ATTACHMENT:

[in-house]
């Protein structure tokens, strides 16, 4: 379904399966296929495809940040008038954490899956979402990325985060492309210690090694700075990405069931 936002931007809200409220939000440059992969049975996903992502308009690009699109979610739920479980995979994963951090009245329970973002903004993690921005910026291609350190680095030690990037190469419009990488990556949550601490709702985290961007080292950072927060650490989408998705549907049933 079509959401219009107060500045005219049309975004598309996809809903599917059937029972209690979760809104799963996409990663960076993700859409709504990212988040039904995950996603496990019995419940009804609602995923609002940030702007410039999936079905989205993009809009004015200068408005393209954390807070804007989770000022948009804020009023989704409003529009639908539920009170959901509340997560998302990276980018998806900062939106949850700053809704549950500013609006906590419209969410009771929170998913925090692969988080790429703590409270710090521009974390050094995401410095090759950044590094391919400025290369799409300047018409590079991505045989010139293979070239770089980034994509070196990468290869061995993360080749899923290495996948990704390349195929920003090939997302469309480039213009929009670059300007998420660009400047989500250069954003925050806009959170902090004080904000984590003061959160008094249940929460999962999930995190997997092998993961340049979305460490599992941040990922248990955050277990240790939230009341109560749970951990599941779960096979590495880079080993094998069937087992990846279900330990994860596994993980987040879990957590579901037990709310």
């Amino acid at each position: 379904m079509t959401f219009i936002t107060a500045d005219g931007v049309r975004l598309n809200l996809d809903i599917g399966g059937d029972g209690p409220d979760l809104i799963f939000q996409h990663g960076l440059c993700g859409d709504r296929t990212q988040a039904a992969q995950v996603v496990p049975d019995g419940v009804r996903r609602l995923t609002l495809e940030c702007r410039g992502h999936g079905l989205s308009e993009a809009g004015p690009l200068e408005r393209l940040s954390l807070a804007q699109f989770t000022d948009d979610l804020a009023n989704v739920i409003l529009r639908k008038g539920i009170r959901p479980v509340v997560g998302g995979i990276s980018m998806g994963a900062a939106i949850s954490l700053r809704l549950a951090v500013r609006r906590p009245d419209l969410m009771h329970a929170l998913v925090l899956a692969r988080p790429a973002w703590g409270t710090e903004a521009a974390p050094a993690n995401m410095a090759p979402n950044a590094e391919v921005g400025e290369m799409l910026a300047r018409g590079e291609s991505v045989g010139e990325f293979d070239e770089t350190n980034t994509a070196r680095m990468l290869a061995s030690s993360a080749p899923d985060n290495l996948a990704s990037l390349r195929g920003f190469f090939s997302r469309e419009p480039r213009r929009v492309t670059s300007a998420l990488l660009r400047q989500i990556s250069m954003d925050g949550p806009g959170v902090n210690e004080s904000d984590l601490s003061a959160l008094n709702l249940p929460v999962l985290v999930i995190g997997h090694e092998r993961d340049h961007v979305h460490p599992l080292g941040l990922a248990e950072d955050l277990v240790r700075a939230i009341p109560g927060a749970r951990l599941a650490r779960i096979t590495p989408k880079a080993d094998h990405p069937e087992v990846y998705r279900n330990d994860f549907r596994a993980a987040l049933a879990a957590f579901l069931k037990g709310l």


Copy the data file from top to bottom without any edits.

[in-house]
């Protein structure tokens, strides 16, 4: 379904399966296929495809940040008038954490899956979402990325985060492309210690090694700075990405069931 936002931007809200409220939000440059992969049975996903992502308009690009699109979610739920479980995979994963951090009245329970973002903004993690921005910026291609350190680095030690990037190469419009990488990556949550601490709702985290961007080292950072927060650490989408998705549907049933 079509959401219009107060500045005219049309975004598309996809809903599917059937029972209690979760809104799963996409990663960076993700859409709504990212988040039904995950996603496990019995419940009804609602995923609002940030702007410039999936079905989205993009809009004015200068408005393209954390807070804007989770000022948009804020009023989704409003529009639908539920009170959901509340997560998302990276980018998806900062939106949850700053809704549950500013609006906590419209969410009771929170998913925090692969988080790429703590409270710090521009974390050094995401410095090759950044590094391919400025290369799409300047018409590079991505045989010139293979070239770089980034994509070196990468290869061995993360080749899923290495996948990704390349195929920003090939997302469309480039213009929009670059300007998420660009400047989500250069954003925050806009959170902090004080904000984590003061959160008094249940929460999962999930995190997997092998993961340049979305460490599992941040990922248990955050277990240790939230009341109560749970951990599941779960096979590495880079080993094998069937087992990846279900330990994860596994993980987040879990957590579901037990709310």
């Amino acid at each position: 379904m079509t959401f219009i936002t107060a500045d005219g931007v049309r975004l598309n809200l996809d809903i599917g399966g059937d029972g209690p409220d979760l809104i799963f939000q996409h990663g960076l440059c993700g859409d709504r296929t990212q988040a039904a992969q995950v996603v496990p049975d019995g419940v009804r996903r609602l995923t609002l495809e940030c702007r410039g992502h999936g079905l989205s308009e993009a809009g004015p690009l200068e408005r393209l940040s954390l807070a804007q699109f989770t000022d948009d979610l804020a009023n989704v739920i409003l529009r639908k008038g539920i009170r959901p479980v509340v997560g998302g995979i990276s980018m998806g994963a900062a939106i949850s954490l700053r809704l549950a951090v500013r609006r906590p009245d419209l969410m009771h329970a929170l998913v925090l899956a692969r988080p790429a973002w703590g409270t710090e903004a521009a974390p050094a993690n995401m410095a090759p979402n950044a590094e391919v921005g400025e290369m799409l910026a300047r018409g590079e291609s991505v045989g010139e990325f293979d070239e770089t350190n980034t994509a070196r680095m990468l290869a061995s030690s993360a080749p899923d985060n290495l996948a990704s990037l390349r195929g920003f190469f090939s997302r469309e419009p480039r213009r929009v492309t670059s300007a998420l990488l660009r400047q989500i990556s250069m954003d925050g949550p806009g959170v902090n210690e004080s904000d984590l601490s003061a959160l008094n709702l249940p929460v999962l985290v999930i995190g997997h090694e092998r993961d340049h961007v979305h460490p599992l080292g941040l990922a248990e950072d955050l277990v240790r700075a939230i009341p109560g927060a749970r951990l599941a650490r779960i096979t590495p989408k880079a080993d094998h990405p069937e087992v990846y998705r279900n330990d994860f549907r596994a993980a987040l049933a879990a957590f579901l069931k037990g709310l």